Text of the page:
Fulranumab for treatment of diabetic peripheral neuropathic pain

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SCIENCE
Fulranumab for treatment of diabetic peripheral neuropathic pain
Key Take-Away: 

Fulranumab treatment resulted in dose-dependent efficacy and generally very well tolerated.

Approximately 16% of patients with diabetes have diabetic peripheral neuropathic pain (DPNP), but it is estimated that 2 of 5 such cases do not receive any treatment for the pain. DPNP affects quality of life and represents an ongoing management challenge for patients and physicians. Many pharmacotherapies available for DPNP, includes antidepressants, anticonvulsants and opioids but their effect size is limited. 

ABSTRACT: 
Background: 

Approximately 16% of patients with diabetes have diabetic peripheral neuropathic pain (DPNP), but it is estimated that 2 of 5 such cases do not receive any treatment for the pain. DPNP affects quality of life and represents an ongoing management challenge for patients and physicians. Many pharmacotherapies available for DPNP, includes antidepressants, anticonvulsants and opioids but their effect size is limited.

Nerve growth factor (NGF) contributes to persistent pain in animal models and its inhibition has potential role to normalize neuronal hyperactivity and sustained clinical pain relief. Fulranumab is a fully human recombinant immunoglobulin G2 monoclonal antibody that has a specific capacity to neutralize the biological actions of human NGF. It has shown efficacy in treating moderate to severe knee and hip osteoarthritis pain.

Rationale behind research

  1. DPNP affects quality of life and it is an ongoing management challenge for patients and physicians

  2. Many pharmacotherapies are available for DPNP, including antidepressants, anticonvulsants and opioids but the effect size of these treatments is limited

Objective

To evaluate the efficacy and safety of Fulranumab compared with placebo, in patients with moderate to severe DPNP that was not adequately controlled by standard pain therapies.

Methods: 

 

Study outcomes

  • Primary outcome: Mean of the daily evening assessment of average pain intensity over the last 24 hours for the last 7 days of DB efficacy phase minus the mean from the 7 day baseline period.

  • Secondary outcomes:
  • 7-day mean of daily evening assessment of pain at its worst in the last 24 hours to the end of week 12

  • Monthly Brief Pain Inventory–Short Form 22 subscale scores

  • Monthly Neuropathic Pain Symptom Inventory (NPSI) 23 total and subscale scores

  • Monthly Patient Global Impression of Change score and exploratory responder analysis included ≥30% or ≥50% improvement in NRS pain intensity from baseline to the end of week 12

  • Safety assessments included treatment-emergent adverse events (TEAEs)

  • Time-points
    • Efficacy: Baseline, 4, 8, and 12 weeks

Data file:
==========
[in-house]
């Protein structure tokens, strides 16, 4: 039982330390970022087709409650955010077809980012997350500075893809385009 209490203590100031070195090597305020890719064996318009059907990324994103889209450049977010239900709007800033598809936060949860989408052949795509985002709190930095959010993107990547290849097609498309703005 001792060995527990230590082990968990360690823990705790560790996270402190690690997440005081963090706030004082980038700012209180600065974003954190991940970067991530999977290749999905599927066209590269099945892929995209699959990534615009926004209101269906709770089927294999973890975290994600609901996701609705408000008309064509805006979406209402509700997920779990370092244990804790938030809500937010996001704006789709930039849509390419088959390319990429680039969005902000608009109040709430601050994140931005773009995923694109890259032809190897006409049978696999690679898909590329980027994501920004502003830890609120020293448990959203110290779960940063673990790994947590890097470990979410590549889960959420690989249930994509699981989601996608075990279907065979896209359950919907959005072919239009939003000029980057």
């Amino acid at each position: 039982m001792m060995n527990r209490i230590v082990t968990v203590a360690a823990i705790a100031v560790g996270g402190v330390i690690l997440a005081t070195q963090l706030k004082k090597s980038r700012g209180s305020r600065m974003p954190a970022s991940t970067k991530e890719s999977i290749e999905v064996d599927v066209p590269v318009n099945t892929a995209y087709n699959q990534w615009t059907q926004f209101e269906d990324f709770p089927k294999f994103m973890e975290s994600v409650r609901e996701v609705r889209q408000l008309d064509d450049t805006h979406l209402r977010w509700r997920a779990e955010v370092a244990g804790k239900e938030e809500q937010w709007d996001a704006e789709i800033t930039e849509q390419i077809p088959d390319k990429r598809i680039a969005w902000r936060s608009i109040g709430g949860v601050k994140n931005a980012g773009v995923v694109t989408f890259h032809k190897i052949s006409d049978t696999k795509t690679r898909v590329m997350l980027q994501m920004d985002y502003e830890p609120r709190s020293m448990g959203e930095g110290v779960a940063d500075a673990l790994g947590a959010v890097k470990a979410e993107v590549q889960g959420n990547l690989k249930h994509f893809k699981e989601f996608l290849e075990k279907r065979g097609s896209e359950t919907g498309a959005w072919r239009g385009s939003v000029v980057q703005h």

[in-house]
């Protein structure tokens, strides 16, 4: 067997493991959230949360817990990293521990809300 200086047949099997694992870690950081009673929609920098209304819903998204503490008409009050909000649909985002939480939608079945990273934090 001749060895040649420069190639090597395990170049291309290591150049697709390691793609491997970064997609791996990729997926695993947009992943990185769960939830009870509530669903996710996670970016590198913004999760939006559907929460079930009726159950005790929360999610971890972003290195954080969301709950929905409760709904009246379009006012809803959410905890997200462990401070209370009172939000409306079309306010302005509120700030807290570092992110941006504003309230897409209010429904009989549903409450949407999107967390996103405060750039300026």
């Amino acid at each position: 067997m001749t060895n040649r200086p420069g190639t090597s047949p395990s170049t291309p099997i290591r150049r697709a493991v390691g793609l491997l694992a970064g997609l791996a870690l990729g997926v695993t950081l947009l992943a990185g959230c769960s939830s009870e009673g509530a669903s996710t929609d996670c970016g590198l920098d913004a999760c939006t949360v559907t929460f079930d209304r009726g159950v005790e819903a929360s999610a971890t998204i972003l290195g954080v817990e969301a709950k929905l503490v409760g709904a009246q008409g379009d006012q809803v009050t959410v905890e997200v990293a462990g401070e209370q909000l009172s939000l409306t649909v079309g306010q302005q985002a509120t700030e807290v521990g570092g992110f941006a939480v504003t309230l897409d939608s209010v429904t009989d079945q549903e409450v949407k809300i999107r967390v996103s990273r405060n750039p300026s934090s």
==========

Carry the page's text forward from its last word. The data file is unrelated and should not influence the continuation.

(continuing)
Results: 

  • Primary outcome:

  • The mean reduction of average daily pain at week 12 compared with baseline, showed a positive dose-response relationship (p = 0.014, 1-sided); the pair-wise comparison between the 10-mg group and placebo was significant (unadjusted p = 0.040, 2-sided).

  • Secondary outcome:

  • An exploratory responder analysis revealed that a greater proportion of patients in the 10-mg group reported ≥30% reduction in the average DPNP intensity compared with placebo at week 12 (p =5 0.006).

  • Although not significant, the improvement from baseline to the end of week 12 in worst pain intensity, NPSI total score and several subscales and most Brief Pain Inventory–Short Form subscales increased with increasing doses consistent with the primary efficacy trend.

  • During combined efficacy and safety extension phases, top 3 treatment-emergent adverse events in combined fulranumab group: arthralgia (11%), edema peripheral (11%), and diarrhea (9%). No cases of joint replacement or death reported.

Conclusion: 

Despite early study termination, fulranumab treatment resulted in dose-dependent efficacy and was generally well tolerated, with the 10-mg dose demonstrating significant improvement over placebo. Long-term trials involving more patients are needed to fully characterize the efficacy, safety, and tolerability of this potentially new class of analgesic drug for treatment of DPNP.

The magnitude of the pain reduction in the 10-mg group could be considered as clinically meaningful pain relief. Consistent with the primary efficacy dose-response relationship, although not statistically significant, most secondary efficacy outcomes showed similar trends. These findings (need to be verified in an appropriately sized future study) may help to inform future research on whether patients with certain baseline phenotypes are likely to be more treatment responsive. However, because of the limited sample size due to the clinical hold, we cannot conclude there is no risk. All future trials will incorporate prospective joint surveillance.

Neurology. 2014 Aug 12; 83(7):628-37
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